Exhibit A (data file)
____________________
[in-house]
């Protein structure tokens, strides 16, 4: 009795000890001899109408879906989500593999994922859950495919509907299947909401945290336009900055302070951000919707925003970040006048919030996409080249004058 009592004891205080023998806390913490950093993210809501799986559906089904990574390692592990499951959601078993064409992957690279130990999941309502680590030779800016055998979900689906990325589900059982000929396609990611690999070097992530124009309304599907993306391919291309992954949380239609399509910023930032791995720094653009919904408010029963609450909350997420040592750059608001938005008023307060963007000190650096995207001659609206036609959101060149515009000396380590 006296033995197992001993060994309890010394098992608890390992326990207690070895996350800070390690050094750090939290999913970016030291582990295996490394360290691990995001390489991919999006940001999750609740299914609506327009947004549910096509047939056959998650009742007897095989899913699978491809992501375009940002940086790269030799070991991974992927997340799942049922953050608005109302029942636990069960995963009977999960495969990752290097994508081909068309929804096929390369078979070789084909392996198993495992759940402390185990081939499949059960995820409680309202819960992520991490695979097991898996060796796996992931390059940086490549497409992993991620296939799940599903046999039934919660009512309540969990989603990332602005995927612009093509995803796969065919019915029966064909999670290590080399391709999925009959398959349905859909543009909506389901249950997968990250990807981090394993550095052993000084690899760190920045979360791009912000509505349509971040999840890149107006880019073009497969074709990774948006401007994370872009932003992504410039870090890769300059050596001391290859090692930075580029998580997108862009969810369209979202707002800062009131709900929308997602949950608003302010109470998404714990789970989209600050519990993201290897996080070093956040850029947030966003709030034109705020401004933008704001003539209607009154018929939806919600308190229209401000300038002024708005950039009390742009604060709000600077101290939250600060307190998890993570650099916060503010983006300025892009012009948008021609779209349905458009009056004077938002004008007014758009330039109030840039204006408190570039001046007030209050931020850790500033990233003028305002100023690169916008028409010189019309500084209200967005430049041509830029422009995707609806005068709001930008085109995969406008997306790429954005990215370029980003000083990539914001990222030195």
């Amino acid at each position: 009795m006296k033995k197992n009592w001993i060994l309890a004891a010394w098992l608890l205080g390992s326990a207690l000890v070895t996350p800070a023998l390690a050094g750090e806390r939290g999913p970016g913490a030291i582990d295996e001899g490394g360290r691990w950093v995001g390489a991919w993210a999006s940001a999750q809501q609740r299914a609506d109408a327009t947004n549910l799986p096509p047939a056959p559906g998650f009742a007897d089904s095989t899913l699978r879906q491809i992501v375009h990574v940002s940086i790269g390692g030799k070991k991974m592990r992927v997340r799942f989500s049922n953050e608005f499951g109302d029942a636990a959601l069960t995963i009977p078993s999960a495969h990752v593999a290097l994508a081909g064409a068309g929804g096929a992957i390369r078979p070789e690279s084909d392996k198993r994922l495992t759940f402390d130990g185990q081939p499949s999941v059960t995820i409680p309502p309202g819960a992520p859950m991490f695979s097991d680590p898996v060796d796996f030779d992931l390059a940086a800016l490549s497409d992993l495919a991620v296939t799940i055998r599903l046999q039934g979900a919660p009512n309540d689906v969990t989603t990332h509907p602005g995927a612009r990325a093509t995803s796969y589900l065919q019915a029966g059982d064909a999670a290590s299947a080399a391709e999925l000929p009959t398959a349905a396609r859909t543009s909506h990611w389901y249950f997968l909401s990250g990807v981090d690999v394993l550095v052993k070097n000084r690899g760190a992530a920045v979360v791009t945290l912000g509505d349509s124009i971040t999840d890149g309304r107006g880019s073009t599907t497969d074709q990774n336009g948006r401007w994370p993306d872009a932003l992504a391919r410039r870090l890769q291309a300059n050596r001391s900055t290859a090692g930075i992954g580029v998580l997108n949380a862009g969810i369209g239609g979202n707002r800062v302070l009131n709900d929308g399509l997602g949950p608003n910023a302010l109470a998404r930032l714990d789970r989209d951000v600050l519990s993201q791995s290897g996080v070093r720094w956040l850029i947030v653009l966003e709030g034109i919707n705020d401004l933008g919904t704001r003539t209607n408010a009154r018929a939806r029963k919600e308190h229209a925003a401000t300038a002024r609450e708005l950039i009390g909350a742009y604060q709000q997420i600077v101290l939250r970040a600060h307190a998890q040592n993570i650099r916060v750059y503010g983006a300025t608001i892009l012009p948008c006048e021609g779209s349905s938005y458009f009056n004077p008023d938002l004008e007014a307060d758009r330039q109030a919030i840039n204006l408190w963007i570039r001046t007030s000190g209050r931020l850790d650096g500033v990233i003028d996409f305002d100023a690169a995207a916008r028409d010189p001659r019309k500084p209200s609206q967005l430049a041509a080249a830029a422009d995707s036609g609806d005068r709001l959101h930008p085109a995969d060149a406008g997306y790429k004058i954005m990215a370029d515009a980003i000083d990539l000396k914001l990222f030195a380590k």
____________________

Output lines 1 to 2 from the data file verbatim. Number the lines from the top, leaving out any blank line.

[in-house]
């Protein structure tokens, strides 16, 4: 009795000890001899109408879906989500593999994922859950495919509907299947909401945290336009900055302070951000919707925003970040006048919030996409080249004058 009592004891205080023998806390913490950093993210809501799986559906089904990574390692592990499951959601078993064409992957690279130990999941309502680590030779800016055998979900689906990325589900059982000929396609990611690999070097992530124009309304599907993306391919291309992954949380239609399509910023930032791995720094653009919904408010029963609450909350997420040592750059608001938005008023307060963007000190650096995207001659609206036609959101060149515009000396380590 006296033995197992001993060994309890010394098992608890390992326990207690070895996350800070390690050094750090939290999913970016030291582990295996490394360290691990995001390489991919999006940001999750609740299914609506327009947004549910096509047939056959998650009742007897095989899913699978491809992501375009940002940086790269030799070991991974992927997340799942049922953050608005109302029942636990069960995963009977999960495969990752290097994508081909068309929804096929390369078979070789084909392996198993495992759940402390185990081939499949059960995820409680309202819960992520991490695979097991898996060796796996992931390059940086490549497409992993991620296939799940599903046999039934919660009512309540969990989603990332602005995927612009093509995803796969065919019915029966064909999670290590080399391709999925009959398959349905859909543009909506389901249950997968990250990807981090394993550095052993000084690899760190920045979360791009912000509505349509971040999840890149107006880019073009497969074709990774948006401007994370872009932003992504410039870090890769300059050596001391290859090692930075580029998580997108862009969810369209979202707002800062009131709900929308997602949950608003302010109470998404714990789970989209600050519990993201290897996080070093956040850029947030966003709030034109705020401004933008704001003539209607009154018929939806919600308190229209401000300038002024708005950039009390742009604060709000600077101290939250600060307190998890993570650099916060503010983006300025892009012009948008021609779209349905458009009056004077938002004008007014758009330039109030840039204006408190570039001046007030209050931020850790500033990233003028305002100023690169916008028409010189019309500084209200967005430049041509830029422009995707609806005068709001930008085109995969406008997306790429954005990215370029980003000083990539914001990222030195």